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  • Hickey Demise Wrecks Olympic Pecking Order -- OpEd


    08/18/16

    (ATR) The Pat Hickey scandal triggers consequences across the Olympic Movement.

    Police show up at Hickey's hotel room at the Windsor Marapendi. (ESPN Brazil)
    In a dawn raid on the IOC hotel in Rio on Wednesday, Hickey, 71, was arrested in connection with an investigation into sales of tickets allocated to the Olympic Council of Ireland. He is charged with ticket scalping, forming a cartel and illicit marketing. He could face a prison term if convicted.

    He has retained private counsel and another attorney represents the OCI, which Hickey has led since 1989. He has voluntarily stepped aside from that post, his IOC membership and an assortment of other positions while the case is prosecuted. Hickey could be in Brazil for a while, even if allowed to post bail pending a trial.

    Late Thursday afternoon Rio time the OCI said Hickey had been discharged from the hospital and had gone "has been accompanied to a police station to complete a deposition." He was hospitalized after he complained of illness at the time of his arrest. He is under police guard and is only allowed to meet with his attorney. His wife has moved from the Windsor Marapendi to what is described as a safe house in Rio de Janeiro.

    With Hickey out of the loop of the Olympics, the immediate impacts are far-reaching.

    Pat Hickey in Rio on Aug. 6. (ATR)
    His seat on the IOC Executive Board, is now vacant. Elected August 4, Hickey was the representative of the Association of National Olympic Committees. In that role he had been designated by IOC President Thomas Bach as the IOC emissary to help resolve autonomy issues such as the impasse between the Kuwait Olympic Committee and the Kuwaiti government. His seat cannot be filled until the next IOC Session in September 2017 in Lima.

    Hickey’s arrest also appears to mark the end of his time on the IOC committee for the Sport and Faith conference to be held in the Vatican Oct. 5-7.

    Olympic powerbroker and ANOC President Sheikh Ahmad has lost – at least for the time being – his loyal and trusted right-hand man. Hickey and Ahmad teamed up to oust Mario Vazquez Rana in 2012 after 30 years in office. Hickey was an ANOC vice president.

    Hickey’s presidency of the European Olympic Committees now passes to vice president Janez Kocijančič from Slovenia.

    Pat Hickey was elected as the president of the EOC in Rome in 2006. (Getty Images)
    Olympic Council of Ireland first vice president William O’Brien takes over as president.

    In the 17 years he has led the OCI, Hickey has been no stranger to controversy. A quick glance at the Irish newspapers this week confirms that. In 2012 Hickey issued vigorous denials after being accused of abusing his position to help the company employing his son Stephan Hickey, win a Rio 2016 ticket sales contract for Ireland.

    The company, now known as THG Sports, is a subsidiary of Marcus Evans Group that is at the center of this latest Olympic ticketing scandal. One of its directors, Kevin Mallon, was arrested by Rio police last week after more than 1000 tickets were seized, hundreds said to be designated for the Olympic Council of Ireland. Pro10, the OCI’s authorized ticket reseller for the Games, is also embroiled in the scandal.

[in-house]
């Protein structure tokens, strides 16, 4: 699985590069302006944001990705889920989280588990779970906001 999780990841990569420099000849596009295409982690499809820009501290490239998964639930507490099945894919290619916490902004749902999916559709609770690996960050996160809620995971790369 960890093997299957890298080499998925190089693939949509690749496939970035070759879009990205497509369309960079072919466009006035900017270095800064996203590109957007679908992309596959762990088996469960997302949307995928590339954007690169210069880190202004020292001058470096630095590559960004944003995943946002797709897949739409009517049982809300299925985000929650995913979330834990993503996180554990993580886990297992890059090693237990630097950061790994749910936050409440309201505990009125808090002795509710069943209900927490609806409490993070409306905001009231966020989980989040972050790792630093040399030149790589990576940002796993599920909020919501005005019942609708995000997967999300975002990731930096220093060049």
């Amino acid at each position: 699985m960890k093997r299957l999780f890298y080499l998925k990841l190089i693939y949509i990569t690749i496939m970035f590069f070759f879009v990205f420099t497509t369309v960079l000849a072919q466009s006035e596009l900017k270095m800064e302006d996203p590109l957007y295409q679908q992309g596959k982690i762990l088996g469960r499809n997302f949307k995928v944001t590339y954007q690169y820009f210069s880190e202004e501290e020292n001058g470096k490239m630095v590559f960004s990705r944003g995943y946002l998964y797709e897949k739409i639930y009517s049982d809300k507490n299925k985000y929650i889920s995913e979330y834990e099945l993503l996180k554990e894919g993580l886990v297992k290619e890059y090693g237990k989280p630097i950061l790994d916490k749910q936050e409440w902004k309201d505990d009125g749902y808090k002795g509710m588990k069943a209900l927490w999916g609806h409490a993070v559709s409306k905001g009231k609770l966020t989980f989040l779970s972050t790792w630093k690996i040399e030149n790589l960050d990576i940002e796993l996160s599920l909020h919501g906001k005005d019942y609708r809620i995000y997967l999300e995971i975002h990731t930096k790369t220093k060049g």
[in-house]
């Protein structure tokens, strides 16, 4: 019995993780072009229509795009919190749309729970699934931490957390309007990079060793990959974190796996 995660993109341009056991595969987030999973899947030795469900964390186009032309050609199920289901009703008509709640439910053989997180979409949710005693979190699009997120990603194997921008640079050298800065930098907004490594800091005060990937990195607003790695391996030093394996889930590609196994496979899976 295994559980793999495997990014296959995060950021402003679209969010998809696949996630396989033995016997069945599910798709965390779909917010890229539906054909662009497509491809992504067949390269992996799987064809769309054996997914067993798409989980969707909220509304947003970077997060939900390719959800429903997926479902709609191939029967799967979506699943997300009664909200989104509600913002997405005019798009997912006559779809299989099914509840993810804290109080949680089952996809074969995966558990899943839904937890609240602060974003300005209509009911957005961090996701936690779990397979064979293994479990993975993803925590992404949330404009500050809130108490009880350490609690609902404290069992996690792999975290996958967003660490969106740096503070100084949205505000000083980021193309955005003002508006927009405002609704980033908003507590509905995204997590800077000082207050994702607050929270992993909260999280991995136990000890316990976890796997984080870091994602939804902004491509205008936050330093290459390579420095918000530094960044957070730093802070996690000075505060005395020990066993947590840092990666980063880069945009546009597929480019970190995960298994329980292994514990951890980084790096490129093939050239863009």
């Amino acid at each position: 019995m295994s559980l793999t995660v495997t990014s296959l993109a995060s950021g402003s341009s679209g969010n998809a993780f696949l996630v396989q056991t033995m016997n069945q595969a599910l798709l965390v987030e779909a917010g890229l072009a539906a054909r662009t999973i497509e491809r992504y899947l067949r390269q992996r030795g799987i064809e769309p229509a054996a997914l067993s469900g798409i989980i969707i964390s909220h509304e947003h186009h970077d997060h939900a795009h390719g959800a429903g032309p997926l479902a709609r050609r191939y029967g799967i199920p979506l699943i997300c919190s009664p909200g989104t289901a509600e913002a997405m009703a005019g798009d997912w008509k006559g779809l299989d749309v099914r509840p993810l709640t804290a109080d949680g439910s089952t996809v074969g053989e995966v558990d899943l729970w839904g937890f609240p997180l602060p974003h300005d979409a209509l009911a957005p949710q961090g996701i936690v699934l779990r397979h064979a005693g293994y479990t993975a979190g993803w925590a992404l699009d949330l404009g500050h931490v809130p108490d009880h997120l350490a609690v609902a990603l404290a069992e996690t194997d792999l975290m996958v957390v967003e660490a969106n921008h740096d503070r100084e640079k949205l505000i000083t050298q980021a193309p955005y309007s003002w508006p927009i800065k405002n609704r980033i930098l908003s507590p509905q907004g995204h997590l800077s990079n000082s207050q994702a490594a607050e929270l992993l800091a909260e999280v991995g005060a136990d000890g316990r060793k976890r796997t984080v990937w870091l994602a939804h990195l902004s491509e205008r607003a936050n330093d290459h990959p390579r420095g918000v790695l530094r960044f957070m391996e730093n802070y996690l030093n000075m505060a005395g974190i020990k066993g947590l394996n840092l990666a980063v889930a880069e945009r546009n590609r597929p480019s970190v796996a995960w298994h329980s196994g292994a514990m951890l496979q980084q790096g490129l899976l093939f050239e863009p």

EOC Crisis, European Games in Peril

    There are more repercussions for the EOC from Hickey’s sudden exit, temporary or otherwise from the Olympic Movement. Fresh doubt is now cast on Russia’s preferred bidder status for the 2019 European Games. The multisport event, held for the first time in 2015 in Baku was Hickey’s brainchild.

    Pat Hickey after the EOC election (Getty Images)
    Last year Hickey was at the heart of negotiations with several bidders to host the second edition of the Games. Buoyed by the success of the event in Azerbaijan, despite the controversy over human rights issues, Hickey mobilized his EOC executive to appoint Russia as preferred bidder of the 2019 edition.

    The Games were – and still are – destined to be held in Sochi and Kazan, even with the revelations about Russian state-sponsored doping. Despite two reports from WADA alleging the Russian sports ministry engineered cover-ups and sabotage of doping samples at the Sochi Olympics, Hickey refused to consider other hosts.

    It’s not hard to see why. As honorary life president of the Irish Judo Association, he enjoys a friendship with Russia president Vladimir Putin, who is honorary president of the International Judo Federation.

    Hickey also has close ties with Russian NOC president Alexander Zhukov, who has fielded flak during the Russian doping scandal but is a rising star under Bach’s IOC leadership. He’s the inspection chief for the Beijing 2022 Winter Olympics.

    When the latest WADA report was unleashed, the Russian NOC halted negotiations with the EOC to host the 2019 European Games.

    With Hickey out of the picture for the foreseeable future, the EOC executive committee convening on Sept. 23 may plot a new direction in a bid to rescue the second edition of the Games. Talks with several other potential candidates are likely to intensify. The EOC general assembly in Minsk could even choose new leadership.

    Slovenian Kocijancic, 74, may fit the bill, although he’ll doubtless face challengers. President of the Slovenia NOC from 1991-2014, Kocijancic has been a vice president of the International Ski Federation since 2010.

    Reported by Mark Bisson

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